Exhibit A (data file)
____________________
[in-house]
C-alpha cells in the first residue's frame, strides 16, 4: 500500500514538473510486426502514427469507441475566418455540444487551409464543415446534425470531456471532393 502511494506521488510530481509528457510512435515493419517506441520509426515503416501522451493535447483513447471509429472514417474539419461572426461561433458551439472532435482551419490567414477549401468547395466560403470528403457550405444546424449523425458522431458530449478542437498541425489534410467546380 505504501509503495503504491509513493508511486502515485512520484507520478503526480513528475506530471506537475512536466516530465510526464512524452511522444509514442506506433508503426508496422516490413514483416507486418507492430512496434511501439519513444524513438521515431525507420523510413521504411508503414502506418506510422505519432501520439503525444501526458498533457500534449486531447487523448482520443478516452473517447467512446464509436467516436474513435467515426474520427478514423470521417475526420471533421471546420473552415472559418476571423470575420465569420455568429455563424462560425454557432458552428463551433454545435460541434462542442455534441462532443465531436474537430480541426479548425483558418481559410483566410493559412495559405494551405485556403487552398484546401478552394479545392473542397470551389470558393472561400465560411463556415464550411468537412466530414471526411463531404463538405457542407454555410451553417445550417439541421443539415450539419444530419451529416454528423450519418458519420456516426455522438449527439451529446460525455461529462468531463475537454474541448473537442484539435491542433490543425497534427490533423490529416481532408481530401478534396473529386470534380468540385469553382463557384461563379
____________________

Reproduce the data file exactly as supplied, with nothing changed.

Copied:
[in-house]
C-alpha cells in the first residue's frame, strides 16, 4: 500500500514538473510486426502514427469507441475566418455540444487551409464543415446534425470531456471532393 502511494506521488510530481509528457510512435515493419517506441520509426515503416501522451493535447483513447471509429472514417474539419461572426461561433458551439472532435482551419490567414477549401468547395466560403470528403457550405444546424449523425458522431458530449478542437498541425489534410467546380 505504501509503495503504491509513493508511486502515485512520484507520478503526480513528475506530471506537475512536466516530465510526464512524452511522444509514442506506433508503426508496422516490413514483416507486418507492430512496434511501439519513444524513438521515431525507420523510413521504411508503414502506418506510422505519432501520439503525444501526458498533457500534449486531447487523448482520443478516452473517447467512446464509436467516436474513435467515426474520427478514423470521417475526420471533421471546420473552415472559418476571423470575420465569420455568429455563424462560425454557432458552428463551433454545435460541434462542442455534441462532443465531436474537430480541426479548425483558418481559410483566410493559412495559405494551405485556403487552398484546401478552394479545392473542397470551389470558393472561400465560411463556415464550411468537412466530414471526411463531404463538405457542407454555410451553417445550417439541421443539415450539419444530419451529416454528423450519418458519420456516426455522438449527439451529446460525455461529462468531463475537454474541448473537442484539435491542433490543425497534427490533423490529416481532408481530401478534396473529386470534380468540385469553382463557384461563379